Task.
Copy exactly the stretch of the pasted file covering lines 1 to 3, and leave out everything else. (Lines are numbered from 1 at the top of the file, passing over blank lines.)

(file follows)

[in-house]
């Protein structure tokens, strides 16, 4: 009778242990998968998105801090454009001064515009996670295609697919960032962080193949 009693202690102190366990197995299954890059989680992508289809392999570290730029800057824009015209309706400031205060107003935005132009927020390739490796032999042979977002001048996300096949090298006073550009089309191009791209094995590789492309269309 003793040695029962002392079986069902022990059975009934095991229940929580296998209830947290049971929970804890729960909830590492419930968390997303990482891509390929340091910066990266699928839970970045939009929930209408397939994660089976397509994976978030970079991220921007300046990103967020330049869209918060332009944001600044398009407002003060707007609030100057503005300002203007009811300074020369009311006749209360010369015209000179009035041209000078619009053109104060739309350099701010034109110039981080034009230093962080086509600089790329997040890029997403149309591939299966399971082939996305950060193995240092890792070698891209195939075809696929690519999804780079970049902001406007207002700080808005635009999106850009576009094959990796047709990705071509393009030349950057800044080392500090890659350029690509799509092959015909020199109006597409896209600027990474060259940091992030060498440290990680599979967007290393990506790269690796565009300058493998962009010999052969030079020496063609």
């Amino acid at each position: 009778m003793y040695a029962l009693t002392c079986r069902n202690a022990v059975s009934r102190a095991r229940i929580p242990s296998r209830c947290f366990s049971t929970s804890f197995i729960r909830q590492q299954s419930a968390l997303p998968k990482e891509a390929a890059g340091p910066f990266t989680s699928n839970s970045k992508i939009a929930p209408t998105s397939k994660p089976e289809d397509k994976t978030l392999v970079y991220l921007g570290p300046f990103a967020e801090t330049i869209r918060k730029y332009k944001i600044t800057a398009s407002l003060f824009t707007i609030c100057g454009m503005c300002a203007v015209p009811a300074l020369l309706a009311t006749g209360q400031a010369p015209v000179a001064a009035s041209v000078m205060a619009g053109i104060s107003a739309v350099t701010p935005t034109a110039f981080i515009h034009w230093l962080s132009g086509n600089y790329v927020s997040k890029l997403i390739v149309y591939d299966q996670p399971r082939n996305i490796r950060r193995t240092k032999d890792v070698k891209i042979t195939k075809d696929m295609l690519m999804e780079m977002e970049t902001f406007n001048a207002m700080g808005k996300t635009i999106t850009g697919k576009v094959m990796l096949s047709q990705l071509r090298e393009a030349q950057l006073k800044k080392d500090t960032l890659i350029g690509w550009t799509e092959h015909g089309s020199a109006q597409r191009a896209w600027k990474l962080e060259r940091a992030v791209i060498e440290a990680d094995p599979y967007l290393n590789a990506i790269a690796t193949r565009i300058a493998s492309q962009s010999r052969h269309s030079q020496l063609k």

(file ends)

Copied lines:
[in-house]
């Protein structure tokens, strides 16, 4: 009778242990998968998105801090454009001064515009996670295609697919960032962080193949 009693202690102190366990197995299954890059989680992508289809392999570290730029800057824009015209309706400031205060107003935005132009927020390739490796032999042979977002001048996300096949090298006073550009089309191009791209094995590789492309269309 003793040695029962002392079986069902022990059975009934095991229940929580296998209830947290049971929970804890729960909830590492419930968390997303990482891509390929340091910066990266699928839970970045939009929930209408397939994660089976397509994976978030970079991220921007300046990103967020330049869209918060332009944001600044398009407002003060707007609030100057503005300002203007009811300074020369009311006749209360010369015209000179009035041209000078619009053109104060739309350099701010034109110039981080034009230093962080086509600089790329997040890029997403149309591939299966399971082939996305950060193995240092890792070698891209195939075809696929690519999804780079970049902001406007207002700080808005635009999106850009576009094959990796047709990705071509393009030349950057800044080392500090890659350029690509799509092959015909020199109006597409896209600027990474060259940091992030060498440290990680599979967007290393990506790269690796565009300058493998962009010999052969030079020496063609």
């Amino acid at each position: 009778m003793y040695a029962l009693t002392c079986r069902n202690a022990v059975s009934r102190a095991r229940i929580p242990s296998r209830c947290f366990s049971t929970s804890f197995i729960r909830q590492q299954s419930a968390l997303p998968k990482e891509a390929a890059g340091p910066f990266t989680s699928n839970s970045k992508i939009a929930p209408t998105s397939k994660p089976e289809d397509k994976t978030l392999v970079y991220l921007g570290p300046f990103a967020e801090t330049i869209r918060k730029y332009k944001i600044t800057a398009s407002l003060f824009t707007i609030c100057g454009m503005c300002a203007v015209p009811a300074l020369l309706a009311t006749g209360q400031a010369p015209v000179a001064a009035s041209v000078m205060a619009g053109i104060s107003a739309v350099t701010p935005t034109a110039f981080i515009h034009w230093l962080s132009g086509n600089y790329v927020s997040k890029l997403i390739v149309y591939d299966q996670p399971r082939n996305i490796r950060r193995t240092k032999d890792v070698k891209i042979t195939k075809d696929m295609l690519m999804e780079m977002e970049t902001f406007n001048a207002m700080g808005k996300t635009i999106t850009g697919k576009v094959m990796l096949s047709q990705l071509r090298e393009a030349q950057l006073k800044k080392d500090t960032l890659i350029g690509w550009t799509e092959h015909g089309s020199a109006q597409r191009a896209w600027k990474l962080e060259r940091a992030v791209i060498e440290a990680d094995p599979y967007l290393n590789a990506i790269a690796t193949r565009i300058a493998s492309q962009s010999r052969h269309s030079q020496l063609k």